Even though great progress has been made in medicine in recent decades, there are still diseases that inflict pain or even lead to death. As the years go by, the body becomes more susceptible, and vigours gradually weaken. This is a grievous, often painful process. One becomes more aware of one’s own finiteness and that of close people.
Finally, it is a reality: it is a matter parting from one’s loved ones, and at some point one’s own life comes to an end. This is also a farewell.

Dealing with age

When it comes to old age, you can sometimes hear: “You should not reach such a high age!” Why not? Does only the troublesome weigh in? Does age only bring negative things? The fear of becoming destitute at the end of one’s life, of being lonely, of having to suffer seems to be widespread. Articles and commentaries come more frequent, that fundamentally question the validity of life of older people, so that they feel almost pressed to question their own right to live. There are voices that even want to deny the elderly the right to vote. An affront to all that has been achieved by a generation that has given its very best.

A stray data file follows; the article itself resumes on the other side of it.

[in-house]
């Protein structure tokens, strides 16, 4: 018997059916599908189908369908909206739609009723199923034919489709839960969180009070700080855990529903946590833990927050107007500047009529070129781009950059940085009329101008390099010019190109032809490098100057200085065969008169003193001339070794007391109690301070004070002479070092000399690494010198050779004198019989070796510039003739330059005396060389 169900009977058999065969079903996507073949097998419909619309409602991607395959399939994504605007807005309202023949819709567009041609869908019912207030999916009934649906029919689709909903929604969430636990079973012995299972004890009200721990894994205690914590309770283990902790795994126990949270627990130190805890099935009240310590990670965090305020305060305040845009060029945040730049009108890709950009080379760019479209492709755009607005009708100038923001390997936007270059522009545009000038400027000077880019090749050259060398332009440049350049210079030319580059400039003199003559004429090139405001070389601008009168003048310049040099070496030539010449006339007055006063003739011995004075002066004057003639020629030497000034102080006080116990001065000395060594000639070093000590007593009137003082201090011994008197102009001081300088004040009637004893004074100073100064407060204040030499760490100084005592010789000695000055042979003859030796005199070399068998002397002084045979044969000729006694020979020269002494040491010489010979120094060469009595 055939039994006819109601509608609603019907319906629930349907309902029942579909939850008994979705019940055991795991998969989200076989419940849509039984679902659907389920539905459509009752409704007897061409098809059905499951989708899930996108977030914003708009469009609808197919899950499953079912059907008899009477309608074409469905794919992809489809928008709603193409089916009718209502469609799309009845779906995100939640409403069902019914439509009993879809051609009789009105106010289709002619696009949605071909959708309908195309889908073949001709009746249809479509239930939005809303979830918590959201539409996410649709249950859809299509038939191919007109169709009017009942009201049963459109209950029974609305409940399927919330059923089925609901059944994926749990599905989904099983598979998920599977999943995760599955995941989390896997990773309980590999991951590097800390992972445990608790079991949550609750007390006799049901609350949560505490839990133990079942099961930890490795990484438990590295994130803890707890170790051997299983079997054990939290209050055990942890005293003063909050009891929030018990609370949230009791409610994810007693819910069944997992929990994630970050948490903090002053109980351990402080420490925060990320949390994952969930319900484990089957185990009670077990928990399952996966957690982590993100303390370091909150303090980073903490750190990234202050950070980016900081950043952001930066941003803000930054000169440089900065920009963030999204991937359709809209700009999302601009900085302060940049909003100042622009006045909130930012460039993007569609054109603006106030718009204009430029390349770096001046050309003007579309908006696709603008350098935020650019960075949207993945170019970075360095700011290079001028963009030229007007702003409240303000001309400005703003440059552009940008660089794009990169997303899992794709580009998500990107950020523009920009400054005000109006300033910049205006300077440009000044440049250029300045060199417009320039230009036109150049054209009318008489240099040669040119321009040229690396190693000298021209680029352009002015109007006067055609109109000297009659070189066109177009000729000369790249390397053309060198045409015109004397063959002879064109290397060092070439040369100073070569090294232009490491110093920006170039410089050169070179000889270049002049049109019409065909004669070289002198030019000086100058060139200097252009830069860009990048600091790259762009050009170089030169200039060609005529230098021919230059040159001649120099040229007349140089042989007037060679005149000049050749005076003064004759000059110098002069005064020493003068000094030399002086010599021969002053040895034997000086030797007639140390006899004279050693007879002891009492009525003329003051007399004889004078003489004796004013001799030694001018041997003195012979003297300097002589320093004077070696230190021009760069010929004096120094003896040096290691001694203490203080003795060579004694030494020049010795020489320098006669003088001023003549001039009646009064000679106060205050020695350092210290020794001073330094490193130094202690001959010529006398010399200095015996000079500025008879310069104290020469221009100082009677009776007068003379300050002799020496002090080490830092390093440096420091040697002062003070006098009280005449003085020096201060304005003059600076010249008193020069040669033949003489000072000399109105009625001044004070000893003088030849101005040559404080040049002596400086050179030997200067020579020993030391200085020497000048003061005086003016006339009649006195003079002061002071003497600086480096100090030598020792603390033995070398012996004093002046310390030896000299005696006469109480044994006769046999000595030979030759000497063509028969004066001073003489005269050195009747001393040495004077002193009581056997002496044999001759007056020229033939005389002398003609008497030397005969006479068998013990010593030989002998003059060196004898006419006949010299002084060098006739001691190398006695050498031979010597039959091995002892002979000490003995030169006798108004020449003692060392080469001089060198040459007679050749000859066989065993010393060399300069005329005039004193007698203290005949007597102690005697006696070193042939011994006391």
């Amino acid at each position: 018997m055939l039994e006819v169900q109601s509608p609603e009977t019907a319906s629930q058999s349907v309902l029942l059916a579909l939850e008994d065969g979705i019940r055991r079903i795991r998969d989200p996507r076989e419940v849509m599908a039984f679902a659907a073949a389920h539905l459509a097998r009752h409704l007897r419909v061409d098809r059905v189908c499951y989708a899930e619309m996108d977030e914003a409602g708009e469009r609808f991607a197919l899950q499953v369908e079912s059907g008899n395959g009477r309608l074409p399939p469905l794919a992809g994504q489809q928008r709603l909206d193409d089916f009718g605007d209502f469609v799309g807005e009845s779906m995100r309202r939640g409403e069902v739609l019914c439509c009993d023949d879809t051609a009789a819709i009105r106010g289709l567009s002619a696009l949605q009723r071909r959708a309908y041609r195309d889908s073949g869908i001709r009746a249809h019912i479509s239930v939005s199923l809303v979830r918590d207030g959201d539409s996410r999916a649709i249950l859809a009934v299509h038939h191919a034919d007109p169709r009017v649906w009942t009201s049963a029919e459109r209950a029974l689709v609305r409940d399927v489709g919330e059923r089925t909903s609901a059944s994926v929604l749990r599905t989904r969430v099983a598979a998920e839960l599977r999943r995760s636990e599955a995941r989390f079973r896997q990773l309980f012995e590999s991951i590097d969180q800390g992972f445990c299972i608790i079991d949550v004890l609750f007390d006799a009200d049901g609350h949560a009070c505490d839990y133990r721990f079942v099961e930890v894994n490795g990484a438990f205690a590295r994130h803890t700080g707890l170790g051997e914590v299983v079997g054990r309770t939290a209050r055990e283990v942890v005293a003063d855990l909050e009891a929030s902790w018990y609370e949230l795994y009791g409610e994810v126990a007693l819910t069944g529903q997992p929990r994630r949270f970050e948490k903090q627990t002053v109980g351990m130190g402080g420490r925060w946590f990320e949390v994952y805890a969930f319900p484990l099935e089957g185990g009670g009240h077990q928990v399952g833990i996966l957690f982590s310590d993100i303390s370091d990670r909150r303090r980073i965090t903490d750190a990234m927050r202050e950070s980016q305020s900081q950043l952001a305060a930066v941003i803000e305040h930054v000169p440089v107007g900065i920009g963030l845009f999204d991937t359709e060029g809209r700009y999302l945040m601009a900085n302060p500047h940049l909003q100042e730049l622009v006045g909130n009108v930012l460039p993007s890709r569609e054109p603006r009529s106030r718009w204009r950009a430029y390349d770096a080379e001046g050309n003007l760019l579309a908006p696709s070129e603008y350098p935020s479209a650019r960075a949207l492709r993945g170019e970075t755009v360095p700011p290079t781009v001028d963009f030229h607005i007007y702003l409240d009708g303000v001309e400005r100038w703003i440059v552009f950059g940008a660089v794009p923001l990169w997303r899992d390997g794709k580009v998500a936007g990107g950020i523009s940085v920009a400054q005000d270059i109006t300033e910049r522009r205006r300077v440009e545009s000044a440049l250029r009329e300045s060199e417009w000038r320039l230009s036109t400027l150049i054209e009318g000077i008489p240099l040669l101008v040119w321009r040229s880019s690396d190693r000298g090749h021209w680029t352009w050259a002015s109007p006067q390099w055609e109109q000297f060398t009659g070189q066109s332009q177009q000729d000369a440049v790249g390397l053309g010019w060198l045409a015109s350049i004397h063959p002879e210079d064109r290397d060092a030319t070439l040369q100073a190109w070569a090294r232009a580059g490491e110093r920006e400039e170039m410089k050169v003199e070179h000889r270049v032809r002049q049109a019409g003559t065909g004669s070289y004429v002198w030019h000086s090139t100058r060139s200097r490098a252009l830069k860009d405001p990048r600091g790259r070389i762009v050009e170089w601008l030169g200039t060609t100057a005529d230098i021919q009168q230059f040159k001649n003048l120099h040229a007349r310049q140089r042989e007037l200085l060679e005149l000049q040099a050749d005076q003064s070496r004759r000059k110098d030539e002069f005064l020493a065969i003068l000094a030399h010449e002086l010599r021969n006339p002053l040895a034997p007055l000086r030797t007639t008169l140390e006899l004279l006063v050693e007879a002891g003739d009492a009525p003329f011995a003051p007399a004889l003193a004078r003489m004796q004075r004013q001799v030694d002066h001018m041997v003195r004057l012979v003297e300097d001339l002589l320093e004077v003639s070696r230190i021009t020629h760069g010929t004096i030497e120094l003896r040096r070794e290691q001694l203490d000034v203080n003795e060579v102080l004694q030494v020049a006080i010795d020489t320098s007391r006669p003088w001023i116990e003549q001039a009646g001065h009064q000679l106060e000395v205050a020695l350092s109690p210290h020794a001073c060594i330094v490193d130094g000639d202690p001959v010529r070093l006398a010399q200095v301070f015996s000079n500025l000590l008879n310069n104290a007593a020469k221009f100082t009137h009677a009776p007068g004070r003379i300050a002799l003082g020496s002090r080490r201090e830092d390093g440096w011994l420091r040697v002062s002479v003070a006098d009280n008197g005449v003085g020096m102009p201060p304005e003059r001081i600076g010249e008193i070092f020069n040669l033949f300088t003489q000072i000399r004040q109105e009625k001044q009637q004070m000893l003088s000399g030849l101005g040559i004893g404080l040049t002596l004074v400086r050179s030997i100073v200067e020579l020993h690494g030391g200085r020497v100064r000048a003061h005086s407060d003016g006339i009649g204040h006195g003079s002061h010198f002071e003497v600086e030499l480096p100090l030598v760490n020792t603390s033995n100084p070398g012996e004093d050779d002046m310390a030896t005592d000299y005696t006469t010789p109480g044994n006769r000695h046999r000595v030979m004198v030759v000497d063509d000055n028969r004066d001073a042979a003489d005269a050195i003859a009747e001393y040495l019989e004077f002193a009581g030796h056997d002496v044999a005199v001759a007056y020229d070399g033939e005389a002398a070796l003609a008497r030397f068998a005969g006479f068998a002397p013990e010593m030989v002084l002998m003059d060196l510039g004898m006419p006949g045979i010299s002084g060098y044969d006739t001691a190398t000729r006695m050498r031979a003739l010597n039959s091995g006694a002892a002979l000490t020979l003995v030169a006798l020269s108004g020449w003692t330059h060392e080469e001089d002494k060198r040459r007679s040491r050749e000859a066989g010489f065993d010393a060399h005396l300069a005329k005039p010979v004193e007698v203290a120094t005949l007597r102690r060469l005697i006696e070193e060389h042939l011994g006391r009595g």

However, there are also many encouraging aspects, and just recently, some interesting publications on the subject have been released. The book “Gutes Leben im Alter. Die Philosophischen Grundlagen”, (“A good life in old age, philosophical fundamental principles”) published by Reclam Verlag 2012, shows from Plato to Schopenhauer to the present it features what philosophers thought and think about it in order to give answers on how to shape the last phase of life well and even meaningful. Interestingly, there are often hundreds or even thousands of years between the individual authors quoted in the book but often the considerations and insights correspond. It is an interesting historical outline on the topic of old age.

Learn to grow old

One of today’s philosophers represented in this book is Otfried Höffe. In 2018 he published his own book entitled “Die hohe Kunst des Alterns, kleine Philosophie des guten Lebens”, (“The grand arts of aging, a small philosophy of a good life”) published by C. H. Beck. The book, which is easy to read, is like a small guidance on how to prepare for old age and what it takes to create and live a dignified, even happy old age to the end.
 Höffe says that aging can be learned. He mentions and describes the four “L’s”, Laufen, Lernen, Lieben, Lachen; running, learning, loving, laughing as something important. By running he means physical activities which can be very varied and enable the body to stay healthy for as long as possible.